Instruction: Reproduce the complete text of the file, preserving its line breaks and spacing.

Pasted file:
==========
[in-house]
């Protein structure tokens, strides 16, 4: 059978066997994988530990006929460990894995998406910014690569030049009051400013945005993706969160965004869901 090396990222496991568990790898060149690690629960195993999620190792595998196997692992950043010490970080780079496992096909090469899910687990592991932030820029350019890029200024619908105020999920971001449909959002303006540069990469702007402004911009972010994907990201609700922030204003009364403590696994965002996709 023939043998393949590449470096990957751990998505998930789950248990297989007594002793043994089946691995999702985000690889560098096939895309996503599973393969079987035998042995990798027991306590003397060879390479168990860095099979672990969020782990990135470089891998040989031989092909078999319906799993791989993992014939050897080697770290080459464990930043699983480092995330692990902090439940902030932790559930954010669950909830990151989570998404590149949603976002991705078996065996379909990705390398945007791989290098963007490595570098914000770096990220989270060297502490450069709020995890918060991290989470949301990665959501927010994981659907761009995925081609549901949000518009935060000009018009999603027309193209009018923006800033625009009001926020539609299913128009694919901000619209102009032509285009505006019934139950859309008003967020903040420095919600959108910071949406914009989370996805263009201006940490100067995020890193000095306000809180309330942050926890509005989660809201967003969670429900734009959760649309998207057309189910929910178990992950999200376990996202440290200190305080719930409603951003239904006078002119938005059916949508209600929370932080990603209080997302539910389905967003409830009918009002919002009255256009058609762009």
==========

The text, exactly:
[in-house]
């Protein structure tokens, strides 16, 4: 059978066997994988530990006929460990894995998406910014690569030049009051400013945005993706969160965004869901 090396990222496991568990790898060149690690629960195993999620190792595998196997692992950043010490970080780079496992096909090469899910687990592991932030820029350019890029200024619908105020999920971001449909959002303006540069990469702007402004911009972010994907990201609700922030204003009364403590696994965002996709 023939043998393949590449470096990957751990998505998930789950248990297989007594002793043994089946691995999702985000690889560098096939895309996503599973393969079987035998042995990798027991306590003397060879390479168990860095099979672990969020782990990135470089891998040989031989092909078999319906799993791989993992014939050897080697770290080459464990930043699983480092995330692990902090439940902030932790559930954010669950909830990151989570998404590149949603976002991705078996065996379909990705390398945007791989290098963007490595570098914000770096990220989270060297502490450069709020995890918060991290989470949301990665959501927010994981659907761009995925081609549901949000518009935060000009018009999603027309193209009018923006800033625009009001926020539609299913128009694919901000619209102009032509285009505006019934139950859309008003967020903040420095919600959108910071949406914009989370996805263009201006940490100067995020890193000095306000809180309330942050926890509005989660809201967003969670429900734009959760649309998207057309189910929910178990992950999200376990996202440290200190305080719930409603951003239904006078002119938005059916949508209600929370932080990603209080997302539910389905967003409830009918009002919002009255256009058609762009």